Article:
New research has highlighted the importance of striking the right balance between security and aesthetics when securing public spaces, particularly in locations of historic interest or with recognisable design vocabularies.
The Future of Urban Design report by ATG Access revealed that a third (32%) of architects, specifiers and urban planners have found that local residents are often reluctant to have the look of an area changed by the implementation of physical security measures.
Encouragingly, given the ever-present threats to city life, the research shows that the majority of urban design professionals themselves are aware of the importance of incorporating security solutions into their projects, with 82% agreeing that they make a positive addition.
However, some also expressed their own concerns around the impact that these measures can have on a development’s aesthetic appeal. According to the survey, 40% find incorporating security measures into new developments without impacting their aesthetic appeal a key design challenge.
A surprising 2% admitted that they actively dislike them and try to avoid including security measures in their designs wherever possible. On the other hand, 8% of those surveyed said that, while they would prefer not to include security measures in their projects, they are conscious that many people like to see them.
Iain Moran, director at ATG Access, commented: “Our research really highlights the importance of preserving the visual appeal of public spaces while also protecting people from threats such as vehicle attacks.
“Security measures will have an increasingly large part to play as our cities continue to evolve over the coming years, with a growing focus on smart automation, reducing carbon emissions and transforming retail centres into leisure hubs, so it’s crucial that we maintain positive feeling towards them.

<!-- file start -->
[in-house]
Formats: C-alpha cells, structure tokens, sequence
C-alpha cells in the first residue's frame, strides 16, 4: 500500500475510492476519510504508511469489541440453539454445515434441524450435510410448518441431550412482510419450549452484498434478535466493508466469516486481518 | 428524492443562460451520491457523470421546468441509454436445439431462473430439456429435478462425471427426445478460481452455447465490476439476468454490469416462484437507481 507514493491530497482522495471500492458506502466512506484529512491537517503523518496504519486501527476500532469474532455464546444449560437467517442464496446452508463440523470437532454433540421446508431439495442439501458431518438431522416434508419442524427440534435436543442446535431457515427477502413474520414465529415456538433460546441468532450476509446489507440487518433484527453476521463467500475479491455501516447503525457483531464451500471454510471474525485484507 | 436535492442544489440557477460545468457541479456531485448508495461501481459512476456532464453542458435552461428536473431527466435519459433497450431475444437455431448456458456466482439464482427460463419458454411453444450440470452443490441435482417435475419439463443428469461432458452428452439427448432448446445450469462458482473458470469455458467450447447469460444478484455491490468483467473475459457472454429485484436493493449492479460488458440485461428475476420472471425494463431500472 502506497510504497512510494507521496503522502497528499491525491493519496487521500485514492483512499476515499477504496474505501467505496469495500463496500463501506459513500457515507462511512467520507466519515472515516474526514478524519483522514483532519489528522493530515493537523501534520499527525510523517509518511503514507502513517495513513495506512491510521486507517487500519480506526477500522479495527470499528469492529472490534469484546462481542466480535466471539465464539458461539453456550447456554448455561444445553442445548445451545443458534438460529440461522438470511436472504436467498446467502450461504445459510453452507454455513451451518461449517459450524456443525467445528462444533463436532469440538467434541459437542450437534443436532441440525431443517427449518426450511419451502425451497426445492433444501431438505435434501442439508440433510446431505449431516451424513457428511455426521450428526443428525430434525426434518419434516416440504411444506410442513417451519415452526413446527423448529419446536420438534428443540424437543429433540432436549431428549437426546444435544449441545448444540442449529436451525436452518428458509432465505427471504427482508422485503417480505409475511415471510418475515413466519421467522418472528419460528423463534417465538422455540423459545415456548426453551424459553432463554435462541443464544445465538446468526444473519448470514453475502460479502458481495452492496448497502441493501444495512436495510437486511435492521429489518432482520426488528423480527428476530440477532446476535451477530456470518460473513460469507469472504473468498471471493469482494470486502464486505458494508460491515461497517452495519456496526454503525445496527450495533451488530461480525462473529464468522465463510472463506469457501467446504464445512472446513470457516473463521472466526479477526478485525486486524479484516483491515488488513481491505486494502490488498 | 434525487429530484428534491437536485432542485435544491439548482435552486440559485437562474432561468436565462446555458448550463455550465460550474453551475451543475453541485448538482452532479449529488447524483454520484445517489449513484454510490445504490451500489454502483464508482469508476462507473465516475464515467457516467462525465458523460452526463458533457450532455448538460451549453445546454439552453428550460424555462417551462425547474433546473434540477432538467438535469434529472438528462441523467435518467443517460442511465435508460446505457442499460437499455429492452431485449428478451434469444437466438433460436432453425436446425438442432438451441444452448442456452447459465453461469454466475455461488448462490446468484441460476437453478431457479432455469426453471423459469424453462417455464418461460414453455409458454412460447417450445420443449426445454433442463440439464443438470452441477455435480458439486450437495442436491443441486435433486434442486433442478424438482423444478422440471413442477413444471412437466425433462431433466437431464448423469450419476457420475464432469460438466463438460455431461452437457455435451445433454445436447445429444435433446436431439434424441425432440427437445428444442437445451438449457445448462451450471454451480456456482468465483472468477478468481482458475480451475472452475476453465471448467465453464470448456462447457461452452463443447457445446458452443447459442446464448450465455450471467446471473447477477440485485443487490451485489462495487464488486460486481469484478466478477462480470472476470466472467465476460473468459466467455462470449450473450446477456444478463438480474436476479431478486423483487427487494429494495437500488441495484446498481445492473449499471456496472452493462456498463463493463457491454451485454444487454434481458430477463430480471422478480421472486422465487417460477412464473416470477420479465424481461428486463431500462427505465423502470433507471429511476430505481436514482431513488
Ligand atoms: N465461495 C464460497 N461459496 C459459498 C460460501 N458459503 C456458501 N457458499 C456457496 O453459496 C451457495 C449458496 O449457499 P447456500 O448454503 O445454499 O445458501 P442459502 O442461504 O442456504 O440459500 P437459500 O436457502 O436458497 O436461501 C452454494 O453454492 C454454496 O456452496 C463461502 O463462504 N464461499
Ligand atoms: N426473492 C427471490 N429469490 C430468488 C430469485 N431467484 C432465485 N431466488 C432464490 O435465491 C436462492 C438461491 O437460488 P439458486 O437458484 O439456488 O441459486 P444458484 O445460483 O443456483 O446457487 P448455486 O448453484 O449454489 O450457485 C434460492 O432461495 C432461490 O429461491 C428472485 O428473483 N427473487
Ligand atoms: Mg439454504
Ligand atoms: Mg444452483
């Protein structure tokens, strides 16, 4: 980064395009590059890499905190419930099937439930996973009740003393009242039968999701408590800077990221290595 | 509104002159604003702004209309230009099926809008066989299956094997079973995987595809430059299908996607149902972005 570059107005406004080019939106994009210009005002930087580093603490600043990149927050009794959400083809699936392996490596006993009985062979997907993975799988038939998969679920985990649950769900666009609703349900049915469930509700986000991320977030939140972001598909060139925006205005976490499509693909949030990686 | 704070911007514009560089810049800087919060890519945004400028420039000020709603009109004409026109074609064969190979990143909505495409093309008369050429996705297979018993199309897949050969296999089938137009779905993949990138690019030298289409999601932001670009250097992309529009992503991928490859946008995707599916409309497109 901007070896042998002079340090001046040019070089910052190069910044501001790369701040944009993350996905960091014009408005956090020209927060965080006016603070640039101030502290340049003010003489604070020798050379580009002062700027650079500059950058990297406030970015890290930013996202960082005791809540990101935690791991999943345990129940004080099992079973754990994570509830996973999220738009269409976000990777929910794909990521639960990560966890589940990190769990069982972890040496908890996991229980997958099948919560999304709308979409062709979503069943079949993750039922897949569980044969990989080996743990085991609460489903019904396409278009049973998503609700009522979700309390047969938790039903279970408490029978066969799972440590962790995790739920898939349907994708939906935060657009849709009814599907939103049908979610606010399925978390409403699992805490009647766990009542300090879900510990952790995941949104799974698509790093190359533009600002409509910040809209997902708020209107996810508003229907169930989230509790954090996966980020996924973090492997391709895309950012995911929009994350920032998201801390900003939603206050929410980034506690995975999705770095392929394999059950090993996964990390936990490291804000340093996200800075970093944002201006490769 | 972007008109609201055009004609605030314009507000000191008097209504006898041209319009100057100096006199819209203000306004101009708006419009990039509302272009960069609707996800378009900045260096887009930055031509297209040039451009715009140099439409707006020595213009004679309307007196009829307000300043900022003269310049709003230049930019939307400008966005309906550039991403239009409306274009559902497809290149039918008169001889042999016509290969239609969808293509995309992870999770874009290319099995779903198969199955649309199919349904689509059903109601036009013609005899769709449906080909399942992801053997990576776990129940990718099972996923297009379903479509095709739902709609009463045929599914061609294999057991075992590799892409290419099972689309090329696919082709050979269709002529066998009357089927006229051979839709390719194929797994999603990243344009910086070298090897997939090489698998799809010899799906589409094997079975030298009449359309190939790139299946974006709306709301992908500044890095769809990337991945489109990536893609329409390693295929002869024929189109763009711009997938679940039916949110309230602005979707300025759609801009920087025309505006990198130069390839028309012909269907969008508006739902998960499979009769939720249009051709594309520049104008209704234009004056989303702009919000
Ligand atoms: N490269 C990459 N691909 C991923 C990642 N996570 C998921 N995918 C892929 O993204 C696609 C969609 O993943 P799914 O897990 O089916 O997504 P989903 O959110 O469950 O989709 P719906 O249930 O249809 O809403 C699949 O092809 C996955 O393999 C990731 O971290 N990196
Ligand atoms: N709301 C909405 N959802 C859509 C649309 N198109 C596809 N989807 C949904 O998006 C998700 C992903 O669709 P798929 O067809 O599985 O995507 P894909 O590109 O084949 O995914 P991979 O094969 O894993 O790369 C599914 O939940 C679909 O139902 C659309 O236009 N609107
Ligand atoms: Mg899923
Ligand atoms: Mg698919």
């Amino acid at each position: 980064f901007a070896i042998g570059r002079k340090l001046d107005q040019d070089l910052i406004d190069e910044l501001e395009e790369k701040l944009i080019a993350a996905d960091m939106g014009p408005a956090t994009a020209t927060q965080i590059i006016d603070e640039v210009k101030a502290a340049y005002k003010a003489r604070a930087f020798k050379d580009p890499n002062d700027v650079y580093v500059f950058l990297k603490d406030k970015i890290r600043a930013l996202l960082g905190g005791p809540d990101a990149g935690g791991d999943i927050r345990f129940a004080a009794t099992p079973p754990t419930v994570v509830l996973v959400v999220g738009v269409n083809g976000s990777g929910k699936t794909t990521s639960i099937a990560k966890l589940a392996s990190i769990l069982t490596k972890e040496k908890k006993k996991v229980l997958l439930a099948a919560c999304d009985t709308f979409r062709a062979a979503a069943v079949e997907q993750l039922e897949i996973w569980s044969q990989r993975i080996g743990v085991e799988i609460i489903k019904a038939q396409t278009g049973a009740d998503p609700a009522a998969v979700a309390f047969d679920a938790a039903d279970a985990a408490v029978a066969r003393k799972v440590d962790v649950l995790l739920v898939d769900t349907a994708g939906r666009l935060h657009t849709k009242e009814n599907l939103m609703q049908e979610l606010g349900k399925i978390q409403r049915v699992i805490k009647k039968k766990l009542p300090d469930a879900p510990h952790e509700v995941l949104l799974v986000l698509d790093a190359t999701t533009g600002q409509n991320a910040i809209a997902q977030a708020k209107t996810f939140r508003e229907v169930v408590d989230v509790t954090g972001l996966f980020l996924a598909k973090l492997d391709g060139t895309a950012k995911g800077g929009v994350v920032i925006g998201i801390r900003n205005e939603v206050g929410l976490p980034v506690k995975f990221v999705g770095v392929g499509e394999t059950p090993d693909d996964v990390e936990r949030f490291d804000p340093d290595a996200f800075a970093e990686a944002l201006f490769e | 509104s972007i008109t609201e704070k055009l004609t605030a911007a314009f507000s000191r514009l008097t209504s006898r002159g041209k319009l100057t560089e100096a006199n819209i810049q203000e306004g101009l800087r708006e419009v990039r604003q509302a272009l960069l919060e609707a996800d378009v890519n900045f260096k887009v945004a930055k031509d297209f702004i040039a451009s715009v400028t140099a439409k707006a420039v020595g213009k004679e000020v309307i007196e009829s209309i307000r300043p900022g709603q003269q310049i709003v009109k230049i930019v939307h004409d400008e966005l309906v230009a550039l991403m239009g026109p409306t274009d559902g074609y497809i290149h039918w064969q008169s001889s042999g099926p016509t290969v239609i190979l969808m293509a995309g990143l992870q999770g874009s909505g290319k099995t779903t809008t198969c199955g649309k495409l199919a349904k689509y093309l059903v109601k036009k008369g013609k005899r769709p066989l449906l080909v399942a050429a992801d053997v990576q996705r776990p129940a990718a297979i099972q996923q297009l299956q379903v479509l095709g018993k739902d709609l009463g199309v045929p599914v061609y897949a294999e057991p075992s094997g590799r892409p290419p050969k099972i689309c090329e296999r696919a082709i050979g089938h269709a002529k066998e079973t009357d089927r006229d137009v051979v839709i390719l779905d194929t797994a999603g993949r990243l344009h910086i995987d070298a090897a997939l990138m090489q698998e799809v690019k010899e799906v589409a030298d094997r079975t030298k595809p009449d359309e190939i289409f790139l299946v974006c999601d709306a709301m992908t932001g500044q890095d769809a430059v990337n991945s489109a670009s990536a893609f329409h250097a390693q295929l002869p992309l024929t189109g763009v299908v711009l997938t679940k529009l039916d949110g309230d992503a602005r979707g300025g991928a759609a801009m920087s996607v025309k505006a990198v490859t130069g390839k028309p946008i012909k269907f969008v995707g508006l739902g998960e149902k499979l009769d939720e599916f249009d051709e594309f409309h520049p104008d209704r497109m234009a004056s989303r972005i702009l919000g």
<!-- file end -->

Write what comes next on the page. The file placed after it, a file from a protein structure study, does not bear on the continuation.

“When implemented sensitively and correctly, security solutions offer the public a sense of reassurance and comfort, without detracting from historic landmarks or the design of the wider development, or creating a fortress mentality amongst those using the space.
“The technology we have available is constantly advancing, with cutting edge products providing maximum protection with very sleek designs. Additionally, protective street furniture such as lighting, seating, planters, litter bins and cycle stands, can now be used alongside more traditional solutions, offering more freedom in the design of public spaces.”
According to the report, more than a third (36%) of urban design professionals think that impact-tested street furniture is a great innovation.
However, 59% said that, although they think protective street furniture is a good idea, they think that architects should have more say in their design from the ground up. A further 19% said that they wished there were more options to choose from.
Iain continued: “From this, it’s clear that while attitudes towards impact-tested street furniture amongst architects and planners are positive, there is definite demand for access to more bespoke products. “A more collaborative approach between suppliers and design professionals might therefore be the key to enhancing perceptions of the aesthetic impact of security measures and encouraging even more widespread implementation of both protective street furniture and traditional solutions.”